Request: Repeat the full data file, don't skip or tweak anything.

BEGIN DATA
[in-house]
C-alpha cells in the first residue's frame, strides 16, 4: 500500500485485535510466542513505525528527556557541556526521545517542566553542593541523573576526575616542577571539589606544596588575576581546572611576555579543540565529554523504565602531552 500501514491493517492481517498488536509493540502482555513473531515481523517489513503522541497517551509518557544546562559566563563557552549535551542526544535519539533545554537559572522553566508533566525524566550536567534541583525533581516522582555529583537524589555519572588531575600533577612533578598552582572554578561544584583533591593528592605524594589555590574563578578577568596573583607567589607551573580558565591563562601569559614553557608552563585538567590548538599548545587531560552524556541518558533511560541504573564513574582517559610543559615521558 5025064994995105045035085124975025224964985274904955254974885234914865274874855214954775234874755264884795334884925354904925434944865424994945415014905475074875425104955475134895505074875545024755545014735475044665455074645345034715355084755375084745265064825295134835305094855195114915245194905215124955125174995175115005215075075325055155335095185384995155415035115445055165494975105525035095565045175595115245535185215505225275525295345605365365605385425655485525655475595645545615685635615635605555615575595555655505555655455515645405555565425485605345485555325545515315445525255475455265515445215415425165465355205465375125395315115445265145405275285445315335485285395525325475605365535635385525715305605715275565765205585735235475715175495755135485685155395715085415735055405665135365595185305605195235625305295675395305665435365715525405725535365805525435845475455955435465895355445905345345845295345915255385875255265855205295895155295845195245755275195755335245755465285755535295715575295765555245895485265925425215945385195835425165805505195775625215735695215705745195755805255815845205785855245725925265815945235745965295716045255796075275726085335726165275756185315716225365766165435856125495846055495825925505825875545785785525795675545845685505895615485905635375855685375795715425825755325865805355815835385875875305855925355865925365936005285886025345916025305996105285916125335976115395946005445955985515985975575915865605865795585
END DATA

[in-house]
C-alpha cells in the first residue's frame, strides 16, 4: 500500500485485535510466542513505525528527556557541556526521545517542566553542593541523573576526575616542577571539589606544596588575576581546572611576555579543540565529554523504565602531552 500501514491493517492481517498488536509493540502482555513473531515481523517489513503522541497517551509518557544546562559566563563557552549535551542526544535519539533545554537559572522553566508533566525524566550536567534541583525533581516522582555529583537524589555519572588531575600533577612533578598552582572554578561544584583533591593528592605524594589555590574563578578577568596573583607567589607551573580558565591563562601569559614553557608552563585538567590548538599548545587531560552524556541518558533511560541504573564513574582517559610543559615521558 5025064994995105045035085124975025224964985274904955254974885234914865274874855214954775234874755264884795334884925354904925434944865424994945415014905475074875425104955475134895505074875545024755545014735475044665455074645345034715355084755375084745265064825295134835305094855195114915245194905215124955125174995175115005215075075325055155335095185384995155415035115445055165494975105525035095565045175595115245535185215505225275525295345605365365605385425655485525655475595645545615685635615635605555615575595555655505555655455515645405555565425485605345485555325545515315445525255475455265515445215415425165465355205465375125395315115445265145405275285445315335485285395525325475605365535635385525715305605715275565765205585735235475715175495755135485685155395715085415735055405665135365595185305605195235625305295675395305665435365715525405725535365805525435845475455955435465895355445905345345845295345915255385875255265855205295895155295845195245755275195755335245755465285755535295715575295765555245895485265925425215945385195835425165805505195775625215735695215705745195755805255815845205785855245725925265815945235745965295716045255796075275726085335726165275756185315716225365766165435856125495846055495825925505825875545785785525795675545845685505895615485905635375855685375795715425825755325865805355815835385875875305855925355865925365936005285886025345916025305996105285916125335976115395946005445955985515985975575915865605865795585